Interview: We Long Endure
Dominic Kimberlin, second-year English student, has written and directed his first play, We Long Endure. Its all-star cast comprises of Mandarr Brandi, Mattia Marriotti, Adryon Kozel, Constantin Popov & Josephine […]
Dominic Kimberlin, second-year English student, has written and directed his first play, We Long Endure. Its all-star cast comprises of Mandarr Brandi, Mattia Marriotti, Adryon Kozel, Constantin Popov & Josephine Wolfe.
Dominic, there has been a lot of student written theatre in St Andrews this academic year, and particularly over the last month. How will We Long Endure will be different?
Dominic: Original music. Written by Vahan Salorian, a dear friend with whom I co-wrote three musicals (also with another dear friend named Tom). Whilst this isn’t a musical, the music is very important in creating psychological elements, particularly as the style is rather eclectic. The way that we use music in our lives to produce certain kinds of situations, often through the private music player, is very intriguing.
Sounds very impressive. What would you say have been your sources of inspiration?
Dominic: Too much reading, for a start. One of the most fascinating books I’ve read was by a doctor who’d witnessed numerous interrogations under the Nazi regime. It essentially details the deconstruction of the individual’s identity, and what this tells us about how people interact in everyday life. You can read too many of those kinds of books.
I watch a lot of films. David Lynch, Harmony Korine, Lucio Fulci: they are/were all terrifying directors and have inspired a lot of the imagery in this play. Lynch once described the process behind his films as the occurrence of certain images he liked, which he then fit a narrative to. I take a lot from that.
You’ve acted in at least two other student-written plays here, has this affected how you yourself direct your own writing?
Dominic: Yes. The writer-directors I’ve worked with have all been amazing, and I more or less learned by watching how they interacted with their casts. I was taken by how well they formed a sense of cohesion between the actors, such that rehearsals were very enjoyable and you felt a connection to the people around you. Beyond that, I was also interested by the use of the Barron Theatre to stage very intimate scenes. In We Long Endure I’ve aimed to bring about a nearness bordering on claustrophobia.
Mattia, you directed Dominic in Caligula last year. How have you found the role reversal?
Mattia: Eheh, I have to admit I had never thought of it in those terms. It’s hard to compare as, in Caligula, Dominic was a semi-God. Here, at best, I’m the sacristan. Anyway, all I can say is that I trust Dominic better than I trust my pockets, not just because my pockets aren’t particularly trustworthy (which actually happens to be the case), but because it is obvious from every muscle he moves that he knows perfectly well what he is doing, and that, both in the play and more widely in his existence, he is doing something great. Actually, there is a neat distinction between our roles in this play, as there was in Caligula. Here I feel like an apprentice in the hovel of a wise alchemist and I tend to forget that I have been Dominic’s director.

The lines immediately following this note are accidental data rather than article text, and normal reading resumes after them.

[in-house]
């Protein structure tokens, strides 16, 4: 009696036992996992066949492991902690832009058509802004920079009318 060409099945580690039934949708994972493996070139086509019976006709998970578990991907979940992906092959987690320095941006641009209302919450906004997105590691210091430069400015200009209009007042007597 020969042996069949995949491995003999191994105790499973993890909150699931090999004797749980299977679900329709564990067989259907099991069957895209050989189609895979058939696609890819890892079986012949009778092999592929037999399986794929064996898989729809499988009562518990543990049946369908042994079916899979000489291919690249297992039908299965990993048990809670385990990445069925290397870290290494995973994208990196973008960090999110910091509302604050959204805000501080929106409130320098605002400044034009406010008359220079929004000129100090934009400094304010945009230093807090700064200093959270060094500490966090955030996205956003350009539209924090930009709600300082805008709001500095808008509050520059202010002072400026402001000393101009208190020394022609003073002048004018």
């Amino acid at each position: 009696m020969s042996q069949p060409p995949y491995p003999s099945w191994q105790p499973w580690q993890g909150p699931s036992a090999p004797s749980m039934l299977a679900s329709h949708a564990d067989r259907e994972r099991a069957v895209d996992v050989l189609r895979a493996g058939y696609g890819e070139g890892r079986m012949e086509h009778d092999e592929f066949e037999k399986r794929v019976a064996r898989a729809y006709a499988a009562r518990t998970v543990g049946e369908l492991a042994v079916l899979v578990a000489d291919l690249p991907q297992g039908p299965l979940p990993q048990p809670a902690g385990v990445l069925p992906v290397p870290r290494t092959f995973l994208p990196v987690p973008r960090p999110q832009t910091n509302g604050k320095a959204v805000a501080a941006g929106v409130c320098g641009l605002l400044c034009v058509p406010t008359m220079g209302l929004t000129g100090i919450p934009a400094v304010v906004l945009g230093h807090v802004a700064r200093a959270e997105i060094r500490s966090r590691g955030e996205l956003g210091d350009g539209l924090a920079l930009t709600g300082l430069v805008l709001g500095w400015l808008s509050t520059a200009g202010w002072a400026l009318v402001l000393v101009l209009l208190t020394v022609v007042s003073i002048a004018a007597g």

And how have you found working on a piece with the writer himself?
Josephine: Going to Dominic’s rehearsals has made me feel like I was granted a precious golden ticket in a candy bar to explore the bizarre personal world of a genius. Working with the writer has enabled us to draw insights into his mind and thus to both understand and identify (to a fair degree) with what inspired this psychedelic play. I have thoroughly enjoyed all our rehearsals with Dominic! They have been fun (I am now pretty adept at playing Whoosh!), quite intense (a lot of stretching) and all sorts of crazy. While Dominic has a clear vision of how he wants the play to be realized on stage he has also allowed each actor to creatively embody his own character, which has been a liberating experience.
Mattia: It’s an amazing experience, and makes everything far easier. I mean, if you had Shakespeare there in front of you, cycling every day from Strathkinness to come and explain his text, and what he means there and there, and so on, your job as an actor would be a fair bit easier. This is particularly true for Dominic’s play, which makes the explosive content of the mind of a genius manifest itself on stage. The play deals mostly with issues of arguably universal relevance, but if Being John Malkovich is Being John Malkovich, We Long Endure may well be Being Dominic Kimberlin, which is an experience that all those who can should try once in their lives. Trying to guide people into this hypnotic world without having toured it before with the landlord would be somewhat harder.
If you think you could enjoy the show, be sure to make it to the Barron tonight or tomorrow at 6.30pm. It promises to be a very interesting experience.